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The raunchy comedy Rough Night wants to give women the same kind of bad taste gags and thrills that dudes got to have in similarly themed bachelor party comedies like The Hangover, but it ends up being as uninspired as any run of the mill, carbon copy comedy to roll off an assembly line, male or female driven. It’s not an awful film, just not as funny as a film with this talented of a cast should be. It’s not the kind of film that will make you feel bad about the time you spent with it, but it’s definitely one where you’ll be hard pressed to think of what was worthwhile about it. You won’t be mad at Rough Night, just disappointed.

Ambitious Jess (Scarlett Johansson) finds herself spread a bit thin. She’s running for a State Senate seat against a male opponent who can’t seem to do anything wrong, and she’s in preparations to marry her patient beau, Patrick (co-writer Paul W. Downs). Amid all of these stressors, she’s forced into heading down to Miami for her bachelorette party, which has been rigorously planned out in advance by her former university bestie, Alice (Jillian Bell). The party weekend brings together old friends, like Blair (Zoë Kravitz), an uppity rich woman going through a divorce and custody battle, Frankie (Ilana Glazer), a poor excuse for a political radical and Blair’s university girlfriend, and Pippa (Kate McKinnon), Jess’ Australian friend who Alice feels threatened by. The cocaine and booze fuelled revelry starts off well enough until a decision is made to hire a stripper to seduce Jess. During a freak lapdance accident, the stripper is killed and the girls hatch a plan to ditch the body.

Rough Night has essentially the same plot as Peter Berg’s directorial debut, the sleazy Very Bad Things, but director and co-writer Lucia Aniello (best known for working with Glazer on TV’s hilarious Broad City) doesn’t do much to distinguish itself from most comedies where hapless saps are forced into disposing of a body. There are plenty of wrinkles in the girls’ plans, but none of them are surprising and all of them are resolved exactly how one thinks they would be. Rough Night wants to appear irreverent and is directed with a spirit that suggests anything can happen, but this isn’t spontaneous and wacky anymore. Rough Night is the kind of movie that viewers can set their watch to. Every bit of foreshadowing comes back in ways that are expected. Every knock on the door of their beach house finds exactly who we think will be on the other side showing up on cue. Every character quirk or hang up will be exploited or broken in a way to resolve the plot.

The idea of a female driven gross out picture where everyone behaves abhorrently isn’t anything new, but considering how many times these kinds of films are almost exclusively boys’ clubs, it sounds refreshing. It’s a shame that Rough Night can’t come across as anything more than a wafer thin story with tired gags that more often miss than hit and boasting a cast that’s overqualified for such a low aiming story. Curiously, Rough Night gives an impression of an unfinished film; like Aniello wanted more time for her talented cast to improvise better roles and lines than the ones that were flimsily constructed on the page. As every lackluster one-liner is delivered with maximum gusto, it’s not hard to think that each of these talented performers couldn’t have come up with something better off the top of their heads. Rough Night is the rare sort of film that might have worked better without a script whatsoever.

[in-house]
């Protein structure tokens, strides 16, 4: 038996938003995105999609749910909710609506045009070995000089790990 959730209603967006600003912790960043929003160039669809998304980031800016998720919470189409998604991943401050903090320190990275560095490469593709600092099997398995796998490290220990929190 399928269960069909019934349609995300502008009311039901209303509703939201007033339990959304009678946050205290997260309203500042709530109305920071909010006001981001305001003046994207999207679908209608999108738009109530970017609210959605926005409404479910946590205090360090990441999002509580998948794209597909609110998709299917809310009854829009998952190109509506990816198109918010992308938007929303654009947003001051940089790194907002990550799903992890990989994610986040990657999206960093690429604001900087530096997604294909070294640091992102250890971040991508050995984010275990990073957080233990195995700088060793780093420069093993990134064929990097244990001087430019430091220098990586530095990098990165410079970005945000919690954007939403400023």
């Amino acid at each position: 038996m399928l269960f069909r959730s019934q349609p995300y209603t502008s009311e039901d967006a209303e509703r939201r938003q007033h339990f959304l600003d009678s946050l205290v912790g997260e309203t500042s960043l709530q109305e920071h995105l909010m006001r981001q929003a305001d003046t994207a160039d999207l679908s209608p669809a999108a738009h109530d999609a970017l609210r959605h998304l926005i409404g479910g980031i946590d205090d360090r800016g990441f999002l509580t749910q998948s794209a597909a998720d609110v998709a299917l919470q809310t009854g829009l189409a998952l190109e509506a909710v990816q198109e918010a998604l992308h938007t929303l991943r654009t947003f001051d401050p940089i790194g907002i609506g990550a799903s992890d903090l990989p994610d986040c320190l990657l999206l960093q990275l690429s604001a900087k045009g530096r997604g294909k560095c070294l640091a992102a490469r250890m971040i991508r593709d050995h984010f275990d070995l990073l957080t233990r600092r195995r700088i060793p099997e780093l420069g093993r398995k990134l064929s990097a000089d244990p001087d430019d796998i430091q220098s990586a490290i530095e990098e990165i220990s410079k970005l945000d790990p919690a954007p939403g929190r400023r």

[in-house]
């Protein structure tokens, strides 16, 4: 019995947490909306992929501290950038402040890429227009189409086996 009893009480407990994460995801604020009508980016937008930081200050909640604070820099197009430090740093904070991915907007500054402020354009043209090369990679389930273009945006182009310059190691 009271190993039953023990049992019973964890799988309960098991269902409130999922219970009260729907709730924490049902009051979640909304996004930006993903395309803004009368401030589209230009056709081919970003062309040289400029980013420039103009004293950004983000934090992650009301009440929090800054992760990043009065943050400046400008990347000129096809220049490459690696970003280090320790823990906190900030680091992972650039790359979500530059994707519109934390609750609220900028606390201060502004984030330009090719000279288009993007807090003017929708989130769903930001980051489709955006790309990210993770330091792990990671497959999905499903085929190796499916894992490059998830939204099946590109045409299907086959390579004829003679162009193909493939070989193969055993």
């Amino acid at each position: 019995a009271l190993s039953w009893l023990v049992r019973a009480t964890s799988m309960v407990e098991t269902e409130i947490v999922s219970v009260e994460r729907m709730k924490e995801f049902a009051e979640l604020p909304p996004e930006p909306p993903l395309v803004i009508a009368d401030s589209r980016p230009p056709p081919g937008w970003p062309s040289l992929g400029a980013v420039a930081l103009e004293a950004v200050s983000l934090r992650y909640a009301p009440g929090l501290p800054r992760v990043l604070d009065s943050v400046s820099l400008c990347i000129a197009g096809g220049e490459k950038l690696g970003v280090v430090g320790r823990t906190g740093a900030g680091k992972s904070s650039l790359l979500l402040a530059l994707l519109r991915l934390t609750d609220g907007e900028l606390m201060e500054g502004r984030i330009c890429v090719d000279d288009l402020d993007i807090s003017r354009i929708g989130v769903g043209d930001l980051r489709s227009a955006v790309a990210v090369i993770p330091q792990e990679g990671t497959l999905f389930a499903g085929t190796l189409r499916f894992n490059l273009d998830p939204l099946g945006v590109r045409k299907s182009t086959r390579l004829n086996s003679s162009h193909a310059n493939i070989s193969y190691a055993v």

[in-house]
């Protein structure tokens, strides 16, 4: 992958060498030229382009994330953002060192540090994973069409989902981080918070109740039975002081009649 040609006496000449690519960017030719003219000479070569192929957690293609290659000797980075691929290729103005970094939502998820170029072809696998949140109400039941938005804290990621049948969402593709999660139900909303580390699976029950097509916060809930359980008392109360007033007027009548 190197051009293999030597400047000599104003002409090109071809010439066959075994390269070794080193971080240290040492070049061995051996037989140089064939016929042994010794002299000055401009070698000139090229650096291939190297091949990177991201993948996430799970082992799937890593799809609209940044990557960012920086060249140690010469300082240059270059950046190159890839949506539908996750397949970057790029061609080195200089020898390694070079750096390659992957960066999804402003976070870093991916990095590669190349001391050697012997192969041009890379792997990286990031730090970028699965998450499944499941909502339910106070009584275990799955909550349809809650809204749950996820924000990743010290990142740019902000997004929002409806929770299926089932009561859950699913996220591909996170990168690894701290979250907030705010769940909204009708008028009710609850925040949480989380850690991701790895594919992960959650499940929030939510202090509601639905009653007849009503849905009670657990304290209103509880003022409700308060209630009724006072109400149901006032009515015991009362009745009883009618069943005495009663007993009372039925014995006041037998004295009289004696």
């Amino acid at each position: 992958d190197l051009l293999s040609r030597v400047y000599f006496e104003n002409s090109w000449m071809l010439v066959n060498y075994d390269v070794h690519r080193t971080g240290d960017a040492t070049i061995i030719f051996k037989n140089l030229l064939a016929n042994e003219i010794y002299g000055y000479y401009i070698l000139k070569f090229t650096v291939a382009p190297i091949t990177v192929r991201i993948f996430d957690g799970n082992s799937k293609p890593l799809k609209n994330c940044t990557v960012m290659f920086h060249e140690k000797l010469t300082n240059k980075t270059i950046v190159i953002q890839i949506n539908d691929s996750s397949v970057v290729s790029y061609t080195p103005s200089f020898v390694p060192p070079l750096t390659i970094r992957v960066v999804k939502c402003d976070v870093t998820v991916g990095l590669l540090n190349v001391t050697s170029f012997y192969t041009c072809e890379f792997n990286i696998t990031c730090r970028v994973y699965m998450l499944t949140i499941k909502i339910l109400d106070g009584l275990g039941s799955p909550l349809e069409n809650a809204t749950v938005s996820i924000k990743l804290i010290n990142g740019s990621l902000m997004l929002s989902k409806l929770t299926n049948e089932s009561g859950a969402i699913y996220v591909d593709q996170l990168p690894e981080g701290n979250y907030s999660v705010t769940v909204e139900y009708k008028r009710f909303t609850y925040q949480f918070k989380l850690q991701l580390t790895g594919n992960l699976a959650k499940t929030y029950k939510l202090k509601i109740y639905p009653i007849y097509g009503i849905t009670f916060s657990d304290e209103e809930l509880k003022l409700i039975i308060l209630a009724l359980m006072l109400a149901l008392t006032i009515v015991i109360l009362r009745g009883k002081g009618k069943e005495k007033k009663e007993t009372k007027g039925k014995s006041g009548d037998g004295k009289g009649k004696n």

It also doesn’t help that Aniello largely decides to lock her characters into a single location, leading to a film where there are far too many lengthy discussions where the friends bicker about how to dispose of the body. What makes these kinds of raunchy comedies lively are changes in scenery, but outside of a random trip to a convenience store to buy a “burner phone,” some scenes where Peter and his friends turn out to be bigger softies than the ladies, and a subplot involving amorous next door neighbours (Ty Burrell and Demi Moore, both hilarious, but underused), Rough Night barely leaves the living room of the palatial party pad. If the jokes aren’t snappy and nothing new is happening, the experience feels exhausting instead of exciting.

The cast and their likability saves Rough Night from becoming outright boring. Bell, who can make any phrase she’s given sound funny, and McKinnon, rocking a thick Aussie accent, steal every scene. Johansson is having a blast doing a comedy for once, and she’s relishing every moment here. Glazer and Kravitz are constantly around the periphery and their backstories go nowhere, but the interplay they have with one another as characters who still have an unspoken crush on each other give the film some needed heart.

Most importantly, while these characters aren’t as funny or deep as they could have been with some added thought, they work and function like a credible group of friends. I believe that these people would hang out together and they would move around and sound like this. This dynamic doesn’t save the film, but it does make Rough Night at least tolerable for a night out that involves heavy amounts of drinking with the girls (or guys). Alcohol induced stupor or not, you still won’t remember much about Rough Night minutes after you leave the theatre.